Chapter 9 on Tribal Resources has an extended discussion of treaty rights — again without taking a position.The EIS goes this far in Chapter 9, page 9:

For many decades, the State of Minnesota actively interfered with treaty rights held by the Ojibwe bands of Minnesota and Wisconsin. Many Anishinaabeg people were subject to fines, jail, harassment, and even imprisonment by the state and by non-Indian citizens simply for exercising the rights their ancestors had preserved in the treaties. As a result, the Ojibwe were forced to pursue litigation in federal courts to protect the free exercise of their treaty rights within the ceded territories. Treaty rights to the ceded territory were found to remain in force by the Federal District Court, the Eighth Circuit Court of Appeals, and finally the Supreme Court in Minnesota v. Mille Lacs in the 1990s, which upheld the Mille Lacs Band, the Fond du Lac Band, and several Wisconsin Ojibwe bands retain the right to hunt, fish, and gather on the Treaty of 1837 ceded lands, which extend from northeast Minnesota to Canada.

With that lead-in, one expects that the Department of Commerce is getting ready to give an opinion on whether Enbridge Line 3 violates treaty rights. None is there. It feels like we are going back to the pre-1990s era where the state of Minnesota will “actively interfere with treaty rights” by looking the other way.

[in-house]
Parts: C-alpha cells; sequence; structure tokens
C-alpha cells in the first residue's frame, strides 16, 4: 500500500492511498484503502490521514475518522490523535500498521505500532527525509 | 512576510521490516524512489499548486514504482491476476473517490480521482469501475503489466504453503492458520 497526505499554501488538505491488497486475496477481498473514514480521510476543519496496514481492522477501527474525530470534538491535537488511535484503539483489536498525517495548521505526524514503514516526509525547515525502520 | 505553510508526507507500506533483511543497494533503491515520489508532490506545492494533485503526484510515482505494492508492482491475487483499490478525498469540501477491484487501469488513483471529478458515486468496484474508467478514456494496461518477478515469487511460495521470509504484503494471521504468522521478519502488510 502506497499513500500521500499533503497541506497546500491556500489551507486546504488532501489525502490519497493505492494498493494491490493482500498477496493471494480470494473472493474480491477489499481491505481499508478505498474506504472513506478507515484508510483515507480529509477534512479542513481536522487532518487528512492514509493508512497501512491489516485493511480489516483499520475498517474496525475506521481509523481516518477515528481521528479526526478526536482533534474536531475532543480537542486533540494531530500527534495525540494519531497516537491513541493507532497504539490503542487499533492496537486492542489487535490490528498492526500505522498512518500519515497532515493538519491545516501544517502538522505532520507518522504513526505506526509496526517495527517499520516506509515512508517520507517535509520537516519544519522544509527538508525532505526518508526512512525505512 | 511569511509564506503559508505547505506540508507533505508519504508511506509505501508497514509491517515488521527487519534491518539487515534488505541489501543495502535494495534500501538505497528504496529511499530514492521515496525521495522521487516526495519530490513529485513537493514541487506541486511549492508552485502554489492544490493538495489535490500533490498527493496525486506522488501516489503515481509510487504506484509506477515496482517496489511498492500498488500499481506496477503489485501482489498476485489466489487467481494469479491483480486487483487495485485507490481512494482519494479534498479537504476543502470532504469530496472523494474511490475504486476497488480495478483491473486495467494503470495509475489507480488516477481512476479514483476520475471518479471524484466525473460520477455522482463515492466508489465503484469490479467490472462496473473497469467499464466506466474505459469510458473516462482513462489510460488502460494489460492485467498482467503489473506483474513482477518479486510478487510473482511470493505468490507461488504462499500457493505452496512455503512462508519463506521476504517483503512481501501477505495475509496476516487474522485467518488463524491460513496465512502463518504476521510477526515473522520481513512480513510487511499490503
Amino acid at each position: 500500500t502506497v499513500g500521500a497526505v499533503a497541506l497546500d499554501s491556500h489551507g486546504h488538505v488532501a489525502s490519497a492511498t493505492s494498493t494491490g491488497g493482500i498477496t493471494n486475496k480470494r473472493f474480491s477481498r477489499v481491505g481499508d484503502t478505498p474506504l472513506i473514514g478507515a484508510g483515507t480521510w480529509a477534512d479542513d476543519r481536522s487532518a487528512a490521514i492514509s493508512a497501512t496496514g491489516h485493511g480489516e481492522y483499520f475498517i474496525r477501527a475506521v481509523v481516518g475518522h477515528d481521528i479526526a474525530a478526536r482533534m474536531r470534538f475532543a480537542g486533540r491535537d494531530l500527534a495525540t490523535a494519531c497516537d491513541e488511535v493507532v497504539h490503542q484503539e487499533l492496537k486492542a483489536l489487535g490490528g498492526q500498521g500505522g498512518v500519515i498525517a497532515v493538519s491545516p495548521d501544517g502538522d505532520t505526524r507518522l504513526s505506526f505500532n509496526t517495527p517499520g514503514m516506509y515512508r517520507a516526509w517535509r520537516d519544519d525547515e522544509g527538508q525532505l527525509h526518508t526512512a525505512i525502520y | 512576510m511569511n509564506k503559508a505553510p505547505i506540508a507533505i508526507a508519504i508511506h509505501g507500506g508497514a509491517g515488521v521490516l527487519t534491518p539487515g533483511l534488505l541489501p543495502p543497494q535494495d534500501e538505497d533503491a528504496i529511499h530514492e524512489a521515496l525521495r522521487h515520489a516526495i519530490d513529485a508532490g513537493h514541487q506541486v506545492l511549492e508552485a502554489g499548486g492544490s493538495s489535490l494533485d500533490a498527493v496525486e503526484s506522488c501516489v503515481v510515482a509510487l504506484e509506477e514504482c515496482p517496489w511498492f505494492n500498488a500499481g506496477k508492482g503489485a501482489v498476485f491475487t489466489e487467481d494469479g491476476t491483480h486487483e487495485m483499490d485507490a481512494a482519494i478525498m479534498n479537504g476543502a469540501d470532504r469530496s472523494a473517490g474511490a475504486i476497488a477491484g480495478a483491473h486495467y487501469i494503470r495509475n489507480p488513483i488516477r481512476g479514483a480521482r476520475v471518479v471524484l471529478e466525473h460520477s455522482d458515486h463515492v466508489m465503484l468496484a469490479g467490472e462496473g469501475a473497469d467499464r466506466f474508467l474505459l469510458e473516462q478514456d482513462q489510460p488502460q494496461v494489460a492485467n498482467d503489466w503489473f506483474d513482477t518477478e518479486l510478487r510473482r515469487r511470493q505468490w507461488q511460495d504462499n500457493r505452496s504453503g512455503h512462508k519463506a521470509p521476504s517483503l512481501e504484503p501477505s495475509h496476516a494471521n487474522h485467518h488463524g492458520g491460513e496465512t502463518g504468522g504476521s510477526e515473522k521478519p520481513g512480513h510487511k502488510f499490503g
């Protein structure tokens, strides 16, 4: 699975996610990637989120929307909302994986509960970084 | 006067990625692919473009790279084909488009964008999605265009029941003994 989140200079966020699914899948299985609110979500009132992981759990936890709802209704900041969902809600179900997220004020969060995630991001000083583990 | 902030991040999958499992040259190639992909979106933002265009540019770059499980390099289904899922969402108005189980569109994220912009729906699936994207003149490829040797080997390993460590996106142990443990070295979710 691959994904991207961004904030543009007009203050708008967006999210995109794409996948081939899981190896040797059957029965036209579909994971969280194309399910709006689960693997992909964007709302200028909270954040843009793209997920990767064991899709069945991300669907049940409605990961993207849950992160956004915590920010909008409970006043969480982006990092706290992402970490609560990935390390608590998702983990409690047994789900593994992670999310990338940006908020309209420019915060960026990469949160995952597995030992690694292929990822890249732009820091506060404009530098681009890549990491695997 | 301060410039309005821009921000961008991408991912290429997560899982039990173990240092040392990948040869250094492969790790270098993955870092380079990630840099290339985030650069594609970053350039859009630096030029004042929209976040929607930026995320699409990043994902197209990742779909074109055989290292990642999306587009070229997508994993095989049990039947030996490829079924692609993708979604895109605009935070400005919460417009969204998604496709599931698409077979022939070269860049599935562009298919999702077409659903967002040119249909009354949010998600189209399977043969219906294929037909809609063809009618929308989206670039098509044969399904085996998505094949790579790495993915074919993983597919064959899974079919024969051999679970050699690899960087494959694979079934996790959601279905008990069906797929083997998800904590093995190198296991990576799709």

Commerce should have hired a lawyer to get a legal opinion on the treaty issue and other impacts on Native peoples and made it part of the record. Commerce hired consultants with other expertise. Chapter 13 says Commerce hired “Cardno, Inc. in preparing the EIS. Cardno’s team included project management, a range of resource specialists, technical writers, and geographic information system analysts.”

Surely it could have hired a lawyer. The lack of clarity on treaty rights is a glaring hole in the EIS.

Of further concern, the Tribal Liaison hired by the Department of Congress quit her job in July, citing the lack of a good faith effort on the part of the state to work with Native nations around pipeline issues. (See our earlier blog.)

A Jargon-Filled, Inaccessible Document

The section on Environmental Justice , chapter 11, starts well, stating the definition:

Environmental justice (EJ) refers to the fair treatment and meaningful involvement of all people regardless of race, color, national origin, or income.

Soon after, the narrative veers into mind-numbing bureaucratic language that hides the pipeline’s human impacts. It is the language of census tracts, charts, tables, and acronyms that require research. It is language that assumes people have a college degree. It is language that makes people stop reading.

Here’s an example from page 1:

As outlined above, the metric used to identify EJ populations in this EIS is the comparison of census tracts to the whole of a county, which allows comparison of population groups within the same general vicinity. This provides a quantitative comparison of proportional impact.

Or this from page 6: